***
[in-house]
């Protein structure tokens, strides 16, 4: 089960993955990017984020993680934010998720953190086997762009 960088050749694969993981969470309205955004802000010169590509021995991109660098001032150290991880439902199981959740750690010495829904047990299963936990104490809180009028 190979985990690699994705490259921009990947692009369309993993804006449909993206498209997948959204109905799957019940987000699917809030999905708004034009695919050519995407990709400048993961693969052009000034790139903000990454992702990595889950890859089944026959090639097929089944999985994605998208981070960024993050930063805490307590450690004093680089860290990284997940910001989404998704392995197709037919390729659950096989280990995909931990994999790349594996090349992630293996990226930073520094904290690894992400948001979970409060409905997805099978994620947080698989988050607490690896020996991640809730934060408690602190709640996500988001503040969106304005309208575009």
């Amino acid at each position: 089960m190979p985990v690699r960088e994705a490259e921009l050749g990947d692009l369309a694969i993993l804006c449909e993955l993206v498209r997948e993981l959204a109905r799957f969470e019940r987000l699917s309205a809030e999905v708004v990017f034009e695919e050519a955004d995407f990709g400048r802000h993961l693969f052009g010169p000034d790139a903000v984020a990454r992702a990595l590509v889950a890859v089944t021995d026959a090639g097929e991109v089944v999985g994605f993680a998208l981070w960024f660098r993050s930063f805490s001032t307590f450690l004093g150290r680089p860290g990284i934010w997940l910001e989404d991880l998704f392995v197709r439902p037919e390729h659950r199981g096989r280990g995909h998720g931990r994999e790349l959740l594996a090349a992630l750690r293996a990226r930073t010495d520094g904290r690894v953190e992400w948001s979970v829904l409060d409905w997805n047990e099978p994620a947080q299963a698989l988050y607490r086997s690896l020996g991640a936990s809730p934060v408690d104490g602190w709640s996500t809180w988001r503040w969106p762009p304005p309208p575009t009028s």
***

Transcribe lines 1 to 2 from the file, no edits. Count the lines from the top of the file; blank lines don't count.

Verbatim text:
[in-house]
């Protein structure tokens, strides 16, 4: 089960993955990017984020993680934010998720953190086997762009 960088050749694969993981969470309205955004802000010169590509021995991109660098001032150290991880439902199981959740750690010495829904047990299963936990104490809180009028 190979985990690699994705490259921009990947692009369309993993804006449909993206498209997948959204109905799957019940987000699917809030999905708004034009695919050519995407990709400048993961693969052009000034790139903000990454992702990595889950890859089944026959090639097929089944999985994605998208981070960024993050930063805490307590450690004093680089860290990284997940910001989404998704392995197709037919390729659950096989280990995909931990994999790349594996090349992630293996990226930073520094904290690894992400948001979970409060409905997805099978994620947080698989988050607490690896020996991640809730934060408690602190709640996500988001503040969106304005309208575009």